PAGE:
Ganymede, named after Jupiter’s largest satellite, is a Cyberinfrastructure Research Computing (CIRC) cluster built on the condo model. While Ganymede does have free-to-use queues available to all UT Dallas researchers, a majority of the computational power is provided by nodes purchased for exclusive group access.

For information about purchasing nodes to add to Ganymede, email

Ganymede node setup

Ganymede is set up to run only one job per node. When a user submits a job, they will be given exclusive access to the entire node, regardless of how many cores or how much memory is requested. The following partitions are available by default:

Queue Name Number of nodes Cores (CPU Architecture) Memory Time Limit ([d-]hh:mm:ss)



16 (Intel Sandy Bridge)

32 GB




16 (Intel Sandy Bridge)

32 GB




16 (Intel Sandy Bridge)

128 GB




20 (Intel Ivy Bridge)

256 GB




16 ( Intel Haswell)

256 GB


The above resources only account for a fraction of the compute capacity of Ganymede. All nodes cluster-wide considered, Ganymede has nearly 7300 CPU cores and 36 TB of RAM.

Ganymede storage

Ganymede has two user-writable storage directories, accessible from the head node ( and the compute nodes:

Directory Filesystem Type Network Speed Filesystem Size User Quota (Soft/Hard) Backup Frequency



1/10 gigabit/s[1]

1.8 TB

20/30 GB


~/oldscratch (via /petastore)

IBM General Parallel Filesystem

40/56/100 gigabit/s[2]

1.2 PB





40/56/100 gigabit/s

200 TB

9/10 TB[3]



/home, due to its small quota, serial nature (recall that it’s exported via NFS) and slower speed, is recommended to be used for scripts, runfiles, and smaller output files. Please don’t run jobs from /home as the filesystem and network can be easily saturated, reducing user experience for others. MPI jobs read and write a lot of data, so just a single multi-node MPI job can slow the /home filesystem drastically.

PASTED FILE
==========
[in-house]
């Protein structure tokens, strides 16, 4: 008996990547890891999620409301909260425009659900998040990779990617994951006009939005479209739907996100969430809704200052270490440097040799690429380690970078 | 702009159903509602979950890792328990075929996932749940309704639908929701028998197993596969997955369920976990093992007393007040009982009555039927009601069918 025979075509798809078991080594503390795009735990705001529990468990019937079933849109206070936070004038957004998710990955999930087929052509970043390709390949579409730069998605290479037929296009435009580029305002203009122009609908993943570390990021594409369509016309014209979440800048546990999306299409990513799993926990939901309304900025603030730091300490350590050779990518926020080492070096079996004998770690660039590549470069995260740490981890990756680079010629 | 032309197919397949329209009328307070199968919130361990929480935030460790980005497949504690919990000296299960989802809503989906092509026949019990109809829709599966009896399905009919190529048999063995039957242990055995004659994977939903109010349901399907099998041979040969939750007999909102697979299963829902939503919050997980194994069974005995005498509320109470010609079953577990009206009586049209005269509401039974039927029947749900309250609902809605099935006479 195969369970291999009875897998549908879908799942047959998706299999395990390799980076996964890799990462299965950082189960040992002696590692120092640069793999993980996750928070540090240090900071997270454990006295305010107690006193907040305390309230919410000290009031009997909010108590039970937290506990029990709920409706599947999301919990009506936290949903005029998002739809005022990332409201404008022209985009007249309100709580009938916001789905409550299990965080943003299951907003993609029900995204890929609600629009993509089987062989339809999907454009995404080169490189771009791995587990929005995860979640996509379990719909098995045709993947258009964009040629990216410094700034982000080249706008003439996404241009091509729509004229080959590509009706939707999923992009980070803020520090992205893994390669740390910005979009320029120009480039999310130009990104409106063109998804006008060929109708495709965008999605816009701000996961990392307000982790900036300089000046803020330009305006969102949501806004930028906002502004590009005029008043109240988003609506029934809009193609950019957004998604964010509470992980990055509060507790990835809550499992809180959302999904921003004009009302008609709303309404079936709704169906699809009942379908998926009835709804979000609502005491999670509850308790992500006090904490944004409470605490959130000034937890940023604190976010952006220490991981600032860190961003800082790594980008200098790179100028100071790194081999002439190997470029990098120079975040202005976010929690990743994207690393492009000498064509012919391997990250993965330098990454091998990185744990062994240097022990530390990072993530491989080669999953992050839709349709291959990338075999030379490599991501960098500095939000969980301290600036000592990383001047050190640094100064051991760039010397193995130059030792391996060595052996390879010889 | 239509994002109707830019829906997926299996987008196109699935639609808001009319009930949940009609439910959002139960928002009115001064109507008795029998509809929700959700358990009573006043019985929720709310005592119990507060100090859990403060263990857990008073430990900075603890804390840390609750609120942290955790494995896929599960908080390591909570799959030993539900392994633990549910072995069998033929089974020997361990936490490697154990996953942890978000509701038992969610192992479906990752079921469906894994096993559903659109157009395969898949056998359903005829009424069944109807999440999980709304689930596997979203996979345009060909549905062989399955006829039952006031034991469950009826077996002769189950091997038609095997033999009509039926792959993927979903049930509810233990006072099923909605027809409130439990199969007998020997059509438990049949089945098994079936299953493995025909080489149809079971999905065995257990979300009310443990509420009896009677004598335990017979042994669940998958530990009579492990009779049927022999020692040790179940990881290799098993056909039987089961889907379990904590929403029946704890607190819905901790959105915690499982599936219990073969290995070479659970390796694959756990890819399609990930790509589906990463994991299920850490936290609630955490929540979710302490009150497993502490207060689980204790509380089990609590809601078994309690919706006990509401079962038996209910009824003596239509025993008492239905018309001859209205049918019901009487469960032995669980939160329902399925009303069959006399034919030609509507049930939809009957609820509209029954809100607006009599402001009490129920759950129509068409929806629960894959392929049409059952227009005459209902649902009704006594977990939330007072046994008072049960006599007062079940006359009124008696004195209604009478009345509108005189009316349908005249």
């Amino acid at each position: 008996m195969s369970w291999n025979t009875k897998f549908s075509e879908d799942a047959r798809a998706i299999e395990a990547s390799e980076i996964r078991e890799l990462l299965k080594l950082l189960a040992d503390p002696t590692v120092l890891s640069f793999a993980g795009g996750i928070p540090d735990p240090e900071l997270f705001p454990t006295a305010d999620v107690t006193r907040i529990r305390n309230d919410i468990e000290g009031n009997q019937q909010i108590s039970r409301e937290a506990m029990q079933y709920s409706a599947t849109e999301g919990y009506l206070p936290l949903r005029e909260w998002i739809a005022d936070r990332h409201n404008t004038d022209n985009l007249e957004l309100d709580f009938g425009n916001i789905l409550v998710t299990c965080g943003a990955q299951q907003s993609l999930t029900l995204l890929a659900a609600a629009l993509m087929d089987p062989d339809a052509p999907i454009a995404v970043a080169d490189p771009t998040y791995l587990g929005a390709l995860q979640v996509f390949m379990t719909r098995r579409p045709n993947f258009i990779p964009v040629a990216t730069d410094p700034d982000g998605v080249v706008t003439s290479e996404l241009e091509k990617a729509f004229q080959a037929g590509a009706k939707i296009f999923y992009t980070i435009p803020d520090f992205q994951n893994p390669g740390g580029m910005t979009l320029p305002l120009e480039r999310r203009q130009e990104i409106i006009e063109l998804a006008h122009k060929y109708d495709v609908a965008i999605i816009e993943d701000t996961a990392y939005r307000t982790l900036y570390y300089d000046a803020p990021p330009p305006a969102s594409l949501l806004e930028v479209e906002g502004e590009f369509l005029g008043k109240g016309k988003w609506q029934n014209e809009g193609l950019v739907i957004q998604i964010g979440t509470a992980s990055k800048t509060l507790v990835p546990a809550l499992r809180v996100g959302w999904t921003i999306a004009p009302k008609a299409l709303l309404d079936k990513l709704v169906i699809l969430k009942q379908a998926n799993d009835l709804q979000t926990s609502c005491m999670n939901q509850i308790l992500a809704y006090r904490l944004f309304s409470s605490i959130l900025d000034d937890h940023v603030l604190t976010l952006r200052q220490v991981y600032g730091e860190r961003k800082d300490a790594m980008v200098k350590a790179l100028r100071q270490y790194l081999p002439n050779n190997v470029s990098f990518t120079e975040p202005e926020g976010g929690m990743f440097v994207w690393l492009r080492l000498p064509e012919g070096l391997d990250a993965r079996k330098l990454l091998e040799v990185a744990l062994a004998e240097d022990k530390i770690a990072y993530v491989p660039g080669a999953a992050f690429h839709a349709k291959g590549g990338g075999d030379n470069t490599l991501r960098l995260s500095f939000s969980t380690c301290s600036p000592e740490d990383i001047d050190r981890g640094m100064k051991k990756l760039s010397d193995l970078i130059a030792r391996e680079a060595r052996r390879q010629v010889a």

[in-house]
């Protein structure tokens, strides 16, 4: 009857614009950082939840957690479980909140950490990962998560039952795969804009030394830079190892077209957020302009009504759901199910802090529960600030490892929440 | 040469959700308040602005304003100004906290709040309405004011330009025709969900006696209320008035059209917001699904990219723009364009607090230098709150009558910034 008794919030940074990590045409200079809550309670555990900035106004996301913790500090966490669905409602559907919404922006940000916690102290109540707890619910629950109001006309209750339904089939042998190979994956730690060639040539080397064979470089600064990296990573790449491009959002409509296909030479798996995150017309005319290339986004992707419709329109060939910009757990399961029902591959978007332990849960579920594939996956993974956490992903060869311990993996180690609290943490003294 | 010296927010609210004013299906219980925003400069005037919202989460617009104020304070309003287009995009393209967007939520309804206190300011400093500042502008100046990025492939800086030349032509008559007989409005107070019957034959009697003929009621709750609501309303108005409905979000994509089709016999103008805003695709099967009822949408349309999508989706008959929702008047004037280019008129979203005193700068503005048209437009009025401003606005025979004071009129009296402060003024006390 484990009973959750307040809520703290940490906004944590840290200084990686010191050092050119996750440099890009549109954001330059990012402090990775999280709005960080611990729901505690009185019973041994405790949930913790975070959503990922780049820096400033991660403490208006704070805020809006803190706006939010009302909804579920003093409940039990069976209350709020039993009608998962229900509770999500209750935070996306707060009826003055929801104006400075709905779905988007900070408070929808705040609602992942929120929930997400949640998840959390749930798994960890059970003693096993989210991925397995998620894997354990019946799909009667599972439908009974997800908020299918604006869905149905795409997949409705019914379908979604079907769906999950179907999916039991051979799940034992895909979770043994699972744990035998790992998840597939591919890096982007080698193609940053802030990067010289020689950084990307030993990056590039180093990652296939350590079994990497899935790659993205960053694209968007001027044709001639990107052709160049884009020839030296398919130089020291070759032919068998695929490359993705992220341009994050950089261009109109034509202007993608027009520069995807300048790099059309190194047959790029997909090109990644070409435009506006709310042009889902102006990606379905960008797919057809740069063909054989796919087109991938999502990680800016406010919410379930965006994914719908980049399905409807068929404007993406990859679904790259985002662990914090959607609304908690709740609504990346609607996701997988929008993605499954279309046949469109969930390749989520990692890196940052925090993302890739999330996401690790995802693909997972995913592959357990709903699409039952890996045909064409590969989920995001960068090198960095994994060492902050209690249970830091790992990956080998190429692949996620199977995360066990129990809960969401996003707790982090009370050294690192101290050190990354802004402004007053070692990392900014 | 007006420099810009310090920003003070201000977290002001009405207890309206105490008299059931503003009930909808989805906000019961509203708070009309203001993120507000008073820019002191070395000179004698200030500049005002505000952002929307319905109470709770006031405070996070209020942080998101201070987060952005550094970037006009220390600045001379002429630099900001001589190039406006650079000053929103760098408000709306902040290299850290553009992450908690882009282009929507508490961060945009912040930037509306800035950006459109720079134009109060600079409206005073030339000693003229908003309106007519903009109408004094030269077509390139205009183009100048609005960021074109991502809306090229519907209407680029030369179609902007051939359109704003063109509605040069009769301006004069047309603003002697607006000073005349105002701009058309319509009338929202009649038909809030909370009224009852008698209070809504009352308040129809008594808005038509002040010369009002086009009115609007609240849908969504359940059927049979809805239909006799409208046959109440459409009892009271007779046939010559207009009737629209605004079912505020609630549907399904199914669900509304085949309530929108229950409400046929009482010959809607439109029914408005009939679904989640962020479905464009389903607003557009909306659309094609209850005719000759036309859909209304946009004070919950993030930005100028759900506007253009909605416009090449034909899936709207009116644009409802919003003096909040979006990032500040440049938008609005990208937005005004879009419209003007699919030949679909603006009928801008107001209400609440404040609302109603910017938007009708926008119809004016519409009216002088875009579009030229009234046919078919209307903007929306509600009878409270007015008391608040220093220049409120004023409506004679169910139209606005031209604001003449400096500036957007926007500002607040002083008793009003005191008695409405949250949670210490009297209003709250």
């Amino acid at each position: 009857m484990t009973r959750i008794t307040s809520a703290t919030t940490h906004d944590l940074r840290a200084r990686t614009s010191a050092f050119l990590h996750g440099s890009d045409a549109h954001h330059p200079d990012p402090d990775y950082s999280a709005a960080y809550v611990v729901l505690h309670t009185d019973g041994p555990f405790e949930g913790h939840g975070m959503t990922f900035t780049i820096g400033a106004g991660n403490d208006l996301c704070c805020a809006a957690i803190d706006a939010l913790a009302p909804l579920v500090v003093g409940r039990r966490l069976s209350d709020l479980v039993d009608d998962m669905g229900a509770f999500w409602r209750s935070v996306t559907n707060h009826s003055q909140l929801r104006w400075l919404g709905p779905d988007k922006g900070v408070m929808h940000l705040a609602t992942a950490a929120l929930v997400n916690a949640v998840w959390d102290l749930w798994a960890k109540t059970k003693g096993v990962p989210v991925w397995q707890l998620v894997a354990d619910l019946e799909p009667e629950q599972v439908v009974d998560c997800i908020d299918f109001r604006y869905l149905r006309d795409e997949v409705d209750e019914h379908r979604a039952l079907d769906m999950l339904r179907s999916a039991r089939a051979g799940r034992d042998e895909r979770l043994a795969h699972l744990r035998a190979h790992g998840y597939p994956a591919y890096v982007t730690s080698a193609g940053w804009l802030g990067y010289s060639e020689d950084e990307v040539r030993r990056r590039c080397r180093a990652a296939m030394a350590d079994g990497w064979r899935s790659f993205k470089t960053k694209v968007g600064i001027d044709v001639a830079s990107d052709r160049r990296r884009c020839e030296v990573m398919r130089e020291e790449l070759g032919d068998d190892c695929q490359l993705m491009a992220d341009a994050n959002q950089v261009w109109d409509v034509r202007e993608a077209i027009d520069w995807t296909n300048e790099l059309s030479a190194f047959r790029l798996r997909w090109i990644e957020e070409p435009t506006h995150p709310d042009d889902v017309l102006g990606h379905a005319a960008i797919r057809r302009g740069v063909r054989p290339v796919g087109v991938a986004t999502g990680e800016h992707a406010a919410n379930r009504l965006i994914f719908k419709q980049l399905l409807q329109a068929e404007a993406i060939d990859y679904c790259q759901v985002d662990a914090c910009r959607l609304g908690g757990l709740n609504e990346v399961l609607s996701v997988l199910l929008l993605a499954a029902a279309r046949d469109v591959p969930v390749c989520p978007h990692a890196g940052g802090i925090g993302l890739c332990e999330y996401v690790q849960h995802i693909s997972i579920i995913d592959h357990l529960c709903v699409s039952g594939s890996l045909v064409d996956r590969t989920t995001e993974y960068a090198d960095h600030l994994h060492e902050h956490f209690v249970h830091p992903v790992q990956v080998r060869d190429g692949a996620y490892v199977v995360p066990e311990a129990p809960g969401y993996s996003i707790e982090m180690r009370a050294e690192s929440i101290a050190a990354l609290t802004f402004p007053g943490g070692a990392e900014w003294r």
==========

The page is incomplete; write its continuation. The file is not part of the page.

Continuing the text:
Recall from the chart that /home is backed up nightly. Backups run nightly to facilitate restoration of users' files in the event file deletion or corruption occurs. If you need a backup restored email {circ-support-email} as soon as possible and a CIRC team member will assist you however they can in getting your files back.

The Petastore file system is in the process of being removed from service and will be decommissioned before 2024. Any data currently stored on the Petastore file system needs to be immediately copied off and saved. If you require assistance with this or would like to discuss further options, please contact


Petastore, the Parallel File System for the CIRC cluster Ganymede, is a 1.2 PB IBM General Parallel File System (GPFS) storage appliance that provides dedicated storage as well as user scratch space.


Petastore consists of 3 main components: the network fabric, the filers, and the disk arrays. The network fabric is a 100 gigabit/s Infiniband network with redundant links between two Mellanox EDR (100 gigabit/s) switches. The filers are two standard servers, each with redundant links between the switches and the disk arrays. These servers are the actual exporters of the filesystem as well as control systems. The DataDirect Networks (DDN) disk arrays (3 in this case) are filled with spinning disks as well as a number of SSD cache/metadata drives.